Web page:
Toronto — On March 21, the province of Ontario took a step forward and announced the lifting of the mask mandate in most indoor settings, including schools. As a result, students can now attend class without a mask and still have the option of keeping it on if desired.
At the time, the province cited high vaccination rates, decreasing case numbers, and a decline in hospitalizations as the reasons for this move.
TDSB Requests More Time
For many people, the dropping of the mask mandate is a relief. Some see it as a step in the right direction, but others might disagree.
The Toronto District School Board (TDSB), the province’s largest school board, requested more time to lift the mask mandate and other COVID-19 measures, but the province rejected the request and continued dropping the mask requirement.
The board believed that the move was too soon due to their concerns over low vaccination rates among children ages 5 to 11 and would rather gradually ease into a maskless environment.
“To remove such measures like masking, distancing, cohorting and daily screening protections at the same time would go against our multiple layer approach to protecting our school communities from the spread of COVID-19,” a statement from the TDSB added.
Aside from the TDSB, those who requested to delay the lifting of the mask mandate are the Toronto Catholic District School Board and the Waterloo Region public school board.
Premier Doug Ford slammed the requests of TDSB and Toronto Catholic District School Board for more time, saying they “aren't medical experts” and are expected to follow the provincial directive regardless.
Despite the dropping of mask requirements, the TDSB reiterated that masks would continue to be “strongly encouraged” within their schools.
Hospital Visits on the Rise
With restrictions easing, Ontario hospitals said they are preparing to see more children as Omicron cases surge. In the last 14 days, the province has had about 9,600 cases, with 1,366 people in the hospital and 190 in intensive care (all ages).
Provincial data has shown that between March 21 — the day the mask mandate was dropped — and April 4, 75 children were admitted to hospitals. More than half of the children were under the age of 5.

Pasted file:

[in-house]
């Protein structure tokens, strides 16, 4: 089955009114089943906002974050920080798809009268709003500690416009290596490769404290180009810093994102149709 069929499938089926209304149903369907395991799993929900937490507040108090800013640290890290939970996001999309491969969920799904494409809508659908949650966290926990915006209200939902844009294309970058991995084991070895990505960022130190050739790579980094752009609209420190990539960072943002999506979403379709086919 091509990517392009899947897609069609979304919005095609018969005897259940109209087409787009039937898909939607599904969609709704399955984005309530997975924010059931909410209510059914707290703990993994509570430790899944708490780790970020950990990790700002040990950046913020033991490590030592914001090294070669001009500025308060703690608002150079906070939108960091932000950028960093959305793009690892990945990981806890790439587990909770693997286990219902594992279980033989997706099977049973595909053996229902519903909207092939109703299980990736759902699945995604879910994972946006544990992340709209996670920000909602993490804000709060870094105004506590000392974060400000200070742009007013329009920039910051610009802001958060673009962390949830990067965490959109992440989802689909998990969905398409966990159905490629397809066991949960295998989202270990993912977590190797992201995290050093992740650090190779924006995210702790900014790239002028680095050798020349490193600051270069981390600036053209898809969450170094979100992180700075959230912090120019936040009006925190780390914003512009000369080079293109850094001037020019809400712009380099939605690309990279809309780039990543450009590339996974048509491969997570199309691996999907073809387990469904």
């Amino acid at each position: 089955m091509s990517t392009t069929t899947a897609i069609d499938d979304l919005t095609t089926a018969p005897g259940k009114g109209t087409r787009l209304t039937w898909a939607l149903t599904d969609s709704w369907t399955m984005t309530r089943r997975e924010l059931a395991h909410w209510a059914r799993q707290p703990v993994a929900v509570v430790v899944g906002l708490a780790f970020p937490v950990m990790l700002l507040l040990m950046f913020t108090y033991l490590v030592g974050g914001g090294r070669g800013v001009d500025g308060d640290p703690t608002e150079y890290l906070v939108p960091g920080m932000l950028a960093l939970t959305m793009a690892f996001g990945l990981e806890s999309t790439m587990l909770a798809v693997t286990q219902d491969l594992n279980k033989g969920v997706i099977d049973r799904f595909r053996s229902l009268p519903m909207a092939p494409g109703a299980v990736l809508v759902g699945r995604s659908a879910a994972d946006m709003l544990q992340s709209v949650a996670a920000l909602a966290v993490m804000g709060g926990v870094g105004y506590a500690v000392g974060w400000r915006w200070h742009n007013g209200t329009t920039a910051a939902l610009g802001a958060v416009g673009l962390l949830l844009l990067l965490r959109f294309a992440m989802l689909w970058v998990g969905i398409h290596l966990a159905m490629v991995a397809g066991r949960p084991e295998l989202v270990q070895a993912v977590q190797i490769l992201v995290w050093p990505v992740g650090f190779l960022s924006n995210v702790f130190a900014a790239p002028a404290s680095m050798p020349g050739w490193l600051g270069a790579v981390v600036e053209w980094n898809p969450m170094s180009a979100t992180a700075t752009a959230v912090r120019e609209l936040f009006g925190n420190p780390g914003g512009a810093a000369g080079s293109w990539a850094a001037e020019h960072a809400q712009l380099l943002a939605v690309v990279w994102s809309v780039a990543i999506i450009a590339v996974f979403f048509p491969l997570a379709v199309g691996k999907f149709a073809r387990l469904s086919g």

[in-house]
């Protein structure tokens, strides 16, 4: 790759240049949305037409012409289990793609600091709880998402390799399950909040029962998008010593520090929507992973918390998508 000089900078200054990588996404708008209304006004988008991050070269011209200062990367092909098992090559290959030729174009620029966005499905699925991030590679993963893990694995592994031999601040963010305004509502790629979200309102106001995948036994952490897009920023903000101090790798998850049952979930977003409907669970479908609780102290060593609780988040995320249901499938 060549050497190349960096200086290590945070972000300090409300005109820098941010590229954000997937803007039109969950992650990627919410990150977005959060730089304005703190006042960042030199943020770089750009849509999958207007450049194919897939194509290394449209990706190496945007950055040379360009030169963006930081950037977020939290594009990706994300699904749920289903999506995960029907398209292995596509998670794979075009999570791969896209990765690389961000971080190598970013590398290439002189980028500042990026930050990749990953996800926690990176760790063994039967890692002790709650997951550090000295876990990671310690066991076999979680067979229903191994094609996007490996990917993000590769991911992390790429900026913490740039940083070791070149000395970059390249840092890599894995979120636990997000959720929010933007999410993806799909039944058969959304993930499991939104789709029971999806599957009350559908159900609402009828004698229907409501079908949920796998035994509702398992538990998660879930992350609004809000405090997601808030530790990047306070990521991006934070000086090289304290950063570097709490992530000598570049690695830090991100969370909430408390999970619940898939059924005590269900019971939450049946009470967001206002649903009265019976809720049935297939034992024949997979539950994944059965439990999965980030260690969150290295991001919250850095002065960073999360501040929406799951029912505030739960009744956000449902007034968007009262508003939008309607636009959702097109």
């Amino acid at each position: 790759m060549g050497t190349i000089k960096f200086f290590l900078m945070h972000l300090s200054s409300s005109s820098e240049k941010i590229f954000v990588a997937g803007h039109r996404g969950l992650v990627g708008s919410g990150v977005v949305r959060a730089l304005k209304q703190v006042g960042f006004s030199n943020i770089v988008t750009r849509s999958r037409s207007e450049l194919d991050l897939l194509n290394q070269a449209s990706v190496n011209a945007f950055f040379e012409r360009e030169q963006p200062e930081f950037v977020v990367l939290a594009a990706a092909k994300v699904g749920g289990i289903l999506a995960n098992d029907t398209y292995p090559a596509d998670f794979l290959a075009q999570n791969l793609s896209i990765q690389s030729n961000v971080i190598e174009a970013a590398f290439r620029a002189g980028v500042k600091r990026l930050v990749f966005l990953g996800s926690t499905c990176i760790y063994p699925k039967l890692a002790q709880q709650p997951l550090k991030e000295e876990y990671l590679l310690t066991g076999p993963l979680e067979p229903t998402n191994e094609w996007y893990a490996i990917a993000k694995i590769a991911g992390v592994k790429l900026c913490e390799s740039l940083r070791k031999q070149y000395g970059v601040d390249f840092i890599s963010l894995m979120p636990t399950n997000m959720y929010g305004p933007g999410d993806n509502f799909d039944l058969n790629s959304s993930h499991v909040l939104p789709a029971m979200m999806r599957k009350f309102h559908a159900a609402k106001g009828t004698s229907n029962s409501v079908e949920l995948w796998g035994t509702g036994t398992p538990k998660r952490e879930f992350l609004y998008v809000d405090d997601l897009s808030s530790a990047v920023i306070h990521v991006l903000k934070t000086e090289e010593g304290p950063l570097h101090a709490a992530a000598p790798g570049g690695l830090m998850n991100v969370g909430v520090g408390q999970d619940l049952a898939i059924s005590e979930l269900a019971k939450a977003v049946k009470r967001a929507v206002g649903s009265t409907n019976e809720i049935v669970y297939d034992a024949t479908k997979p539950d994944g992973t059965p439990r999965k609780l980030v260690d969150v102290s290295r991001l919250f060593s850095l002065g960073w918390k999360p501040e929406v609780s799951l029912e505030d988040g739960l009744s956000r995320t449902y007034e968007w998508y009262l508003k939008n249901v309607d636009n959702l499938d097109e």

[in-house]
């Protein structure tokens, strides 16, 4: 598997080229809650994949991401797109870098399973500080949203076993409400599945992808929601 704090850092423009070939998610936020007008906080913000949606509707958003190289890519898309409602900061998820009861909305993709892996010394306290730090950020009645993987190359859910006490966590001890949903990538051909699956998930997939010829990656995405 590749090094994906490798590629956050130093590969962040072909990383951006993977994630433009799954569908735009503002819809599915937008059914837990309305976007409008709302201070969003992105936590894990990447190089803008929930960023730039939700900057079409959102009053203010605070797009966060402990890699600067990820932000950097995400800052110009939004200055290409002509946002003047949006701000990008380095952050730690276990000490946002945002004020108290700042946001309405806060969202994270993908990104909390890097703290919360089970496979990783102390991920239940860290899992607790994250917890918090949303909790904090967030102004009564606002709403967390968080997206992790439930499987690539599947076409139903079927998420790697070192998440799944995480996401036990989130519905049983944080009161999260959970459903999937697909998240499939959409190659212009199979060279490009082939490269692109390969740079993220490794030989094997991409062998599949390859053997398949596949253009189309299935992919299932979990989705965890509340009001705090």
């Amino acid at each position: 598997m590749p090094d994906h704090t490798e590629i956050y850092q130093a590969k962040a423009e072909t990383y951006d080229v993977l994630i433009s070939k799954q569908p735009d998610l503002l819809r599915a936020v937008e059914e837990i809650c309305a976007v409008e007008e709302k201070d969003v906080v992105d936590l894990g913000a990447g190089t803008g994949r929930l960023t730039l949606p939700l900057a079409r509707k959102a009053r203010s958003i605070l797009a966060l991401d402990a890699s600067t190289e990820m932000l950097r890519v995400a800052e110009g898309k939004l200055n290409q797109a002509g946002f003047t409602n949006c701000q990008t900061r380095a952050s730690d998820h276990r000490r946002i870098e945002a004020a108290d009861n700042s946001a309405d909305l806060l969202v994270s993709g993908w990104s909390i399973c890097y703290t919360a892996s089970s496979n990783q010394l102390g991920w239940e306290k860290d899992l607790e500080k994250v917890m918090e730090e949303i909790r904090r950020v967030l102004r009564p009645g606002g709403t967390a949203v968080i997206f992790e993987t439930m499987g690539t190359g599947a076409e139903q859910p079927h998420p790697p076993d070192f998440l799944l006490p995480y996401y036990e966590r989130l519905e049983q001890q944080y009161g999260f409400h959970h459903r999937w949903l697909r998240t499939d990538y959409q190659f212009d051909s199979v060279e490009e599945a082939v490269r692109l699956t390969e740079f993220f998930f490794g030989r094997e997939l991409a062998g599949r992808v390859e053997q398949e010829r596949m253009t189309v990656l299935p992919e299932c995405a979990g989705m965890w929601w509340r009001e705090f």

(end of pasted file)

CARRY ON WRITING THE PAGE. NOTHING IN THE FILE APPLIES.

In the past two weeks, one child has died in Ontario from COVID-19, and the province is seeing more COVID-19 admissions in the past week than ever, making it the highest since the fifth wave started in January this year.
On March 17, the province's COVID-19 science table predicted that there will be more hospitalizations in the next few weeks. But the increase would be less than the number of hospitalizations reported in January this year.
According to the projections, the extent of the increase in hospitalizations and the risk of contracting the virus will depend on the "number of close contacts, vaccinations status, and the spread of the more transmissible BA.2 subvariant."
The BA.2 subvariant is highly transmissible as compared to the other Omicron sub-lineages BA.1 and BA.1.1, according to the World Health Organization.
Pandemic 101: Open Slowly, Pause, and Assess
Public schools previously implemented a daily screening of the children to detect any signs of COVID in its early stage, but with the masks being dropped, so did the screening.
Dr. Douglas Manuel, a Senior Scientist at the Ottawa Hospital Research Institute, said the province’s move to reopen is a big step.
“I think there's some question about the timing, like, should we have gone a little bit slower? I think the proof will tell. I think pandemic 101 is you open slowly. You pause, see how that went. Next step open, further pause, see how that went. And in Ontario, we've gone pretty quickly over the last month,” he said.